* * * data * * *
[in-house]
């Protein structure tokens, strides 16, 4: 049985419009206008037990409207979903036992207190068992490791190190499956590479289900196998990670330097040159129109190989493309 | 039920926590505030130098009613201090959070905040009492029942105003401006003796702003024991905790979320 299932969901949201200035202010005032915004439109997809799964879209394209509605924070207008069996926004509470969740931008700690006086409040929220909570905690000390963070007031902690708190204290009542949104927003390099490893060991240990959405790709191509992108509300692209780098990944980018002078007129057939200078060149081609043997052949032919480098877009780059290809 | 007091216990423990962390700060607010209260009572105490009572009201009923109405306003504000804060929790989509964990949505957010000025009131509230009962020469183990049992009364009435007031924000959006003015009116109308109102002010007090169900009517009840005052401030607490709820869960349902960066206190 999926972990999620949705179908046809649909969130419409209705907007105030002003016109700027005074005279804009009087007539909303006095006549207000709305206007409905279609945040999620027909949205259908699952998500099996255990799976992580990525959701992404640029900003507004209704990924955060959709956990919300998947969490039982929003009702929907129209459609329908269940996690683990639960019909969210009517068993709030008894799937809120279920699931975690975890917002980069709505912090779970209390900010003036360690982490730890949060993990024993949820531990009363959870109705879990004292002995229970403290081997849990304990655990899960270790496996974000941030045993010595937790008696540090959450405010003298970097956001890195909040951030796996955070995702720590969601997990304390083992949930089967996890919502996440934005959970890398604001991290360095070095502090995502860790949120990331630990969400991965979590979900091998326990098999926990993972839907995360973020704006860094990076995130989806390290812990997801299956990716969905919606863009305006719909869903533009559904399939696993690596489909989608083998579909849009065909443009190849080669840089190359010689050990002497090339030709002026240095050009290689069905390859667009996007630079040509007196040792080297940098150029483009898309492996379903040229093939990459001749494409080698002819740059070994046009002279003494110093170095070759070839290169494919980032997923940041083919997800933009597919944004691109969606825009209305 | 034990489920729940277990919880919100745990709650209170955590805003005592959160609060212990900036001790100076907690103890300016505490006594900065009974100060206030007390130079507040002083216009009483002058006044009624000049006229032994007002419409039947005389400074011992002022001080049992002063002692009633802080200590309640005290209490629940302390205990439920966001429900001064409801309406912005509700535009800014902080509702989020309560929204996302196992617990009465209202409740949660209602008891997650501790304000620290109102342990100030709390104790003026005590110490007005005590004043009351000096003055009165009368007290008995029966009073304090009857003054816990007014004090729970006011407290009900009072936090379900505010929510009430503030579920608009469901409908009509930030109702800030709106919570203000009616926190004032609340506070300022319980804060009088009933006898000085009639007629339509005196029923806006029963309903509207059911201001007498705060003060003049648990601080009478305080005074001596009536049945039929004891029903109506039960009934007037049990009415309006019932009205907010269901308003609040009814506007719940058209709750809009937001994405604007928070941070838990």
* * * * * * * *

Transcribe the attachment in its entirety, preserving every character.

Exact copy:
[in-house]
């Protein structure tokens, strides 16, 4: 049985419009206008037990409207979903036992207190068992490791190190499956590479289900196998990670330097040159129109190989493309 | 039920926590505030130098009613201090959070905040009492029942105003401006003796702003024991905790979320 299932969901949201200035202010005032915004439109997809799964879209394209509605924070207008069996926004509470969740931008700690006086409040929220909570905690000390963070007031902690708190204290009542949104927003390099490893060991240990959405790709191509992108509300692209780098990944980018002078007129057939200078060149081609043997052949032919480098877009780059290809 | 007091216990423990962390700060607010209260009572105490009572009201009923109405306003504000804060929790989509964990949505957010000025009131509230009962020469183990049992009364009435007031924000959006003015009116109308109102002010007090169900009517009840005052401030607490709820869960349902960066206190 999926972990999620949705179908046809649909969130419409209705907007105030002003016109700027005074005279804009009087007539909303006095006549207000709305206007409905279609945040999620027909949205259908699952998500099996255990799976992580990525959701992404640029900003507004209704990924955060959709956990919300998947969490039982929003009702929907129209459609329908269940996690683990639960019909969210009517068993709030008894799937809120279920699931975690975890917002980069709505912090779970209390900010003036360690982490730890949060993990024993949820531990009363959870109705879990004292002995229970403290081997849990304990655990899960270790496996974000941030045993010595937790008696540090959450405010003298970097956001890195909040951030796996955070995702720590969601997990304390083992949930089967996890919502996440934005959970890398604001991290360095070095502090995502860790949120990331630990969400991965979590979900091998326990098999926990993972839907995360973020704006860094990076995130989806390290812990997801299956990716969905919606863009305006719909869903533009559904399939696993690596489909989608083998579909849009065909443009190849080669840089190359010689050990002497090339030709002026240095050009290689069905390859667009996007630079040509007196040792080297940098150029483009898309492996379903040229093939990459001749494409080698002819740059070994046009002279003494110093170095070759070839290169494919980032997923940041083919997800933009597919944004691109969606825009209305 | 034990489920729940277990919880919100745990709650209170955590805003005592959160609060212990900036001790100076907690103890300016505490006594900065009974100060206030007390130079507040002083216009009483002058006044009624000049006229032994007002419409039947005389400074011992002022001080049992002063002692009633802080200590309640005290209490629940302390205990439920966001429900001064409801309406912005509700535009800014902080509702989020309560929204996302196992617990009465209202409740949660209602008891997650501790304000620290109102342990100030709390104790003026005590110490007005005590004043009351000096003055009165009368007290008995029966009073304090009857003054816990007014004090729970006011407290009900009072936090379900505010929510009430503030579920608009469901409908009509930030109702800030709106919570203000009616926190004032609340506070300022319980804060009088009933006898000085009639007629339509005196029923806006029963309903509207059911201001007498705060003060003049648990601080009478305080005074001596009536049945039929004891029903109506039960009934007037049990009415309006019932009205907010269901308003609040009814506007719940058209709750809009937001994405604007928070941070838990």